In use, the test strip 100 is inserted into a meter (not shown). The meter includes a set of contacts that electrically couple with the working and reference connectors 150, 155, 160 on insertion. The meter applies a potential difference across the reference connector 160 and each of the two working connectors 150, 155 and, after a predetermined period of time, the electric current flowing though each of the working connectors 150, 155 (and therefore also through the working electrodes 130, 135) is measured by the meter and the two measurements are compared. If the measurements differ by more than a threshold amount, an error message is displayed on the meter and the test must be repeated. However, if the measurements do not differ by more than the threshold amount, a glucose level is calculated based on the measured currents and displayed on the meter.

FIG. 3 shows a test strip 300 according to a preferred embodiment. The test strip 300 includes a substrate 320 that may be made of any dimensionally stable dielectric material that is resistant to the sample material. Preferred materials for the substrate include polyester, polycarbonate, polyamide, polyethylene, polypropylene, polyvinylchloride and nylon. Other suitable materials include plastics, ceramics and glass. The test strip 300 further includes a first working electrode 330, a reference electrode 340, two working connectors 350, 355 and a reference connector 360. The first working electrode is electrically coupled to each of the working connectors 350, 355 by a working link 370, 375 and the reference electrode 340 is electrically coupled to the working connector 360 by a reference link 380. Suitable materials for the electrodes 330, 340, connectors 350, 355, 360 and links 370, 375, 380 include carbon, gold, platinum, palladium, iridium, rhodium, conducting polymers, stainless steel and doped tin oxide. The electrodes 330, 340, connectors 350, 355, 360 and links 370, 375, 380 may be, but are not necessarily, of the same material. Preferably, the electrodes 330, 340, connectors 350, 355, 360 and links 370, 375, 380 are formed by screen printing carbon ink printed onto the substrate 320.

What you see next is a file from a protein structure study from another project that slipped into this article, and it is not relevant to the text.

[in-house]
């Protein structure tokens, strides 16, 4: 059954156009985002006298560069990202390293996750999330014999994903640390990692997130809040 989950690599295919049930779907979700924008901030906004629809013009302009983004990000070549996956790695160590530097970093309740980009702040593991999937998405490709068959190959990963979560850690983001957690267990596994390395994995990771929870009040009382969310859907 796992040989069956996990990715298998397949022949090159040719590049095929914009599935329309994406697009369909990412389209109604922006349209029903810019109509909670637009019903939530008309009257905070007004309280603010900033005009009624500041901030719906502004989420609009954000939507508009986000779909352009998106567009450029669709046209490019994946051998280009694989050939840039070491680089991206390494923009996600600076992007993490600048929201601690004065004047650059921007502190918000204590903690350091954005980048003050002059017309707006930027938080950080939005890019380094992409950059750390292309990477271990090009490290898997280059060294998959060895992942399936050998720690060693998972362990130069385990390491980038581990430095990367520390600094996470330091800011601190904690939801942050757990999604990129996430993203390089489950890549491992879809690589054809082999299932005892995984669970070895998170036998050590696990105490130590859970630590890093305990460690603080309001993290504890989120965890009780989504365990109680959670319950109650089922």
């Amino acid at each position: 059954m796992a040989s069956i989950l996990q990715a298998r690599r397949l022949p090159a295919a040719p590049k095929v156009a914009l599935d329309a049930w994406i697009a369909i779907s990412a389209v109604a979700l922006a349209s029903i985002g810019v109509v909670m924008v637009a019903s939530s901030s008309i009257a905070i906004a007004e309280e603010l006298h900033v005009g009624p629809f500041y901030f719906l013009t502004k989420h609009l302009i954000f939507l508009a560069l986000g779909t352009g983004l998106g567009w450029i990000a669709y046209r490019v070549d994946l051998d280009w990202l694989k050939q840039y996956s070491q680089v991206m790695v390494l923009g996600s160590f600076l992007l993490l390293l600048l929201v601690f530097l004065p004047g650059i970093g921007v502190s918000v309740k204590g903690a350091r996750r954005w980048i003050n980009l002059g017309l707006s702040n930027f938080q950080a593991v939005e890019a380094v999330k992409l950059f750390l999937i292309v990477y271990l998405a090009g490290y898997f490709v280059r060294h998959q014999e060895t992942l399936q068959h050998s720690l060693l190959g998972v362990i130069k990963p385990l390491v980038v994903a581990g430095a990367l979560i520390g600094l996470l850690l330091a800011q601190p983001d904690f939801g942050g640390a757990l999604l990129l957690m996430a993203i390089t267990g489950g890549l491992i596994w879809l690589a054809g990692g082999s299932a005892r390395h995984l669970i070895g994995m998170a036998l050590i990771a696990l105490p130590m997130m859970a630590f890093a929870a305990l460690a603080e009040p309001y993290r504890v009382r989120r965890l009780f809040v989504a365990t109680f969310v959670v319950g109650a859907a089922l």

Although only a single working electrode 330 is shown in FIG. 3, the test strip 300 may further comprise additional working electrodes, either electrically coupled to or isolated from the first working electrode 330. Similarly, the test strip 300 may further comprise additional working connectors and working links, either electrically coupled to or isolated from those shown in FIG. 3. By way of example, FIG. 4 shows a test strip 400 according to a preferred embodiment that has three working connectors 350, 355, 456 and three working links 370, 375, 476 coupling the working connectors 350, 355, 456 to a single working electrode 330.

FIG. 5 shows the test strip 300 of FIG. 3 with a dielectric mask layer 500 applied to prevent exposure of the working and reference links 370, 375, 380 to sample material. The mask 500 defines a window 510 that exposes a working surface of the working and reference electrodes 330, 340 in order that they can be contacted by sample material. The mask may be formed of any suitable dielectric material that is resistant to the sample material. Preferably, for ease of manufacture, the mask is screen printed onto the test strip.